Re: [TLS] Rizzo claims implementation attach, should be interesting

Martin Rex <mrex@sap.com> Tue, 20 September 2011 21:50 UTC

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From: Martin Rex <mrex@sap.com>
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To: mrex@sap.com
Date: Tue, 20 Sep 2011 23:53:18 +0200 (MEST)
In-Reply-To: <201109202131.p8KLVpd0024045@fs4113.wdf.sap.corp> from "Martin Rex" at Sep 20, 11 11:31:51 pm
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Subject: Re: [TLS] Rizzo claims implementation attach, should be interesting
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Martin Rex wrote:
> 
> Nico Williams wrote:
> > 
> > On Tue, Sep 20, 2011 at 3:04 PM, Phillip Hallam-Baker <hallam@gmail.com> wrote:
> > > On Tue, Sep 20, 2011 at 11:21 AM, Martin Rex <mrex@sap.com> wrote:
> > >> SSL was NEVER designed with a promise that you could multiplex
> > >> data from an evil attack with data from a victim over the very same
> > >> SSL connection and be secure against adaptive chose plaintext
> > >> attacks trying to recover data from the victim.
> > 
> > I wasn't there.  I don't know what it was designed for.  But here's
> > the thing: why shouldn't the designers have assumed that some of the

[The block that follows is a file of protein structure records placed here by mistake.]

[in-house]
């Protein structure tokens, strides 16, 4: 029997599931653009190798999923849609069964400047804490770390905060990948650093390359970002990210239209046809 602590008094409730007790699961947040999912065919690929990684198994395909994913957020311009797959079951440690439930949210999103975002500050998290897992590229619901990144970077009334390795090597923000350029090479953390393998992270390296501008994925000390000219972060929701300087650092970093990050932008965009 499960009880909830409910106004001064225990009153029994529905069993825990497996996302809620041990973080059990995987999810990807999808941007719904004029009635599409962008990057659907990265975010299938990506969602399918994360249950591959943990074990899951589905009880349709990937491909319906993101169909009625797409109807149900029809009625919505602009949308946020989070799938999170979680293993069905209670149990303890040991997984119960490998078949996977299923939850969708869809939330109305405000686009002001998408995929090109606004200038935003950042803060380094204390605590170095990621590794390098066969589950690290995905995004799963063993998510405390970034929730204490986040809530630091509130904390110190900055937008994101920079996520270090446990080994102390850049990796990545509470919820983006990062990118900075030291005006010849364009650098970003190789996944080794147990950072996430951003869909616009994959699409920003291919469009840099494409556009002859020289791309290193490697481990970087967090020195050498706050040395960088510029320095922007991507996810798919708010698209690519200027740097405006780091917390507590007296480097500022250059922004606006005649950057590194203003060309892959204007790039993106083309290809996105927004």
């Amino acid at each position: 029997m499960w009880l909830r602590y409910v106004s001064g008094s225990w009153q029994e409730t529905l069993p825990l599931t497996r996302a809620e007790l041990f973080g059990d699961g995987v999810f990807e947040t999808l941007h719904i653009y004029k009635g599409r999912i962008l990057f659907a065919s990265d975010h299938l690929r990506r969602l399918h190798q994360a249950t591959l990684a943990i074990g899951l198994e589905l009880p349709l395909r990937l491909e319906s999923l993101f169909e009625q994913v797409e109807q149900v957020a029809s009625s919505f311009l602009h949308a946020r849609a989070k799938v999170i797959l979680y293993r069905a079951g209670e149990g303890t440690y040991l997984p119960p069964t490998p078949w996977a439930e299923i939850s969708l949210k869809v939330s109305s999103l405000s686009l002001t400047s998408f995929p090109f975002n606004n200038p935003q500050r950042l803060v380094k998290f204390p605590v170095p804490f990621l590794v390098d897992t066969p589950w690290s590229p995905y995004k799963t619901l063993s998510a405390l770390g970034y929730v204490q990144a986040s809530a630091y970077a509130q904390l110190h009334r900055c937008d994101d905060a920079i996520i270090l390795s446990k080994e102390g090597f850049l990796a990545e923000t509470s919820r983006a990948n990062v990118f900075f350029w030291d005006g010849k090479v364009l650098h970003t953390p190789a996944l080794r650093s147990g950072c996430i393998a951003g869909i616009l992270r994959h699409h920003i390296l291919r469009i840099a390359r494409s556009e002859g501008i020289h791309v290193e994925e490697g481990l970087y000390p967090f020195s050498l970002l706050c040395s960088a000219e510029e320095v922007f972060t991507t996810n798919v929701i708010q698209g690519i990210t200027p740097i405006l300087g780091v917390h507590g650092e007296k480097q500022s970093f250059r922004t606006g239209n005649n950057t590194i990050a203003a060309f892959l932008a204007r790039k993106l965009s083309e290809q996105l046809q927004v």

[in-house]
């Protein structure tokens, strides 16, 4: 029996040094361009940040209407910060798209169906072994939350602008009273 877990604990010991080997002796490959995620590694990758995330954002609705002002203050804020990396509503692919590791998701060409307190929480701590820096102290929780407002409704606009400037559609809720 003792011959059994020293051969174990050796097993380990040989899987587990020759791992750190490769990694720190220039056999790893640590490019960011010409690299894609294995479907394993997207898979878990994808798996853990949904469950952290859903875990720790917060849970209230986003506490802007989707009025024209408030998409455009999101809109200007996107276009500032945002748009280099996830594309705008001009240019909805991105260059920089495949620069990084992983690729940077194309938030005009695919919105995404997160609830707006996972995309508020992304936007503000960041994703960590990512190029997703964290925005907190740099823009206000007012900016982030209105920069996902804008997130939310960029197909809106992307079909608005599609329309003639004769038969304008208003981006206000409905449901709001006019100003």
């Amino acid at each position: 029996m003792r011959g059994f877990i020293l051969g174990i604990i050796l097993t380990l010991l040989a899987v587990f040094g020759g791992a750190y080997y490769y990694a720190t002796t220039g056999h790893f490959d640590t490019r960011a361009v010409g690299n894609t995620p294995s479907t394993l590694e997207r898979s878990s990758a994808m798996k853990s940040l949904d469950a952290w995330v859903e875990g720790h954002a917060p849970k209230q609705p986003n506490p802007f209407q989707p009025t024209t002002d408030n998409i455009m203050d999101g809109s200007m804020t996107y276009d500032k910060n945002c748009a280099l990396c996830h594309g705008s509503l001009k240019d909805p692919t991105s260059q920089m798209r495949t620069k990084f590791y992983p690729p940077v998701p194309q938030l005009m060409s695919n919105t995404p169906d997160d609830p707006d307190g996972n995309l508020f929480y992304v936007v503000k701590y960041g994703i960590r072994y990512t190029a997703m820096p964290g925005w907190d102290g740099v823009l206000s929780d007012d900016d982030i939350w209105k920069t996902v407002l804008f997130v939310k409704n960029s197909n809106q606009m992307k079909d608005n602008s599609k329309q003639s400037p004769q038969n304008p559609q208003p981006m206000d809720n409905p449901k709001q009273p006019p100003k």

> > data sent over SSL might be untrusted?  On what grounds would it have
> > been OK to say "no untrusted data, please"?  And where was this
> > restriction documented?
> 
> It is a design limit that should be obvious to the conscious reader
> with background knowledge about cryptography.
> 
> 
> > 
> > But let's grant that restriction.  That would have meant that we
> > should never have allowed IMAP over SSL, for example, and taking the
> > argument to extremes, we should never have allowed HTTP POST over SSL
> > either.
> > 
> > This is really Marsh's point, I think, and I agree with it.
> 
> No, you're entirely confusing things.
> 
> Independent TLS connection states (even for the same cached TLS session)
> do not share traffic encryption and mac keys, so these are protected
> from each other.
> 
> But when you start multiplexing adaptively chosen plaintext from
> an attacker with data from a victim, then you're creating an oracle.
> For TLS cipher suites using block ciphers in CBC mode, there is
> a fixed encryption key for all blocks of data.  Now if the
> block of data for which the attacker wants to recover the exact
> plaintext is sufficiently short (e.g. DES-based = 64-bit), and this
> block of contains a small amount of unknown entropy, and the attacker
> is permitted sufficient guesses at the original plaintext, the attacker
> may perform a guessing attempt at that unknown victim data.

What I forgot: if the attacker knows the IV ahead of time (the IV that will
be used to CBC-encrypt the attackers chosen plaintext) or if the attacker can
force the IV value that will be used, then the guessing will become
extremely effective for low-entropy unknowns (provided that the attacker
knows the IV that was used for the unknown, but for CBC that is well known
whenever that IV is either explicit or when CBC is used and the unknown
io in a later block.


-Martin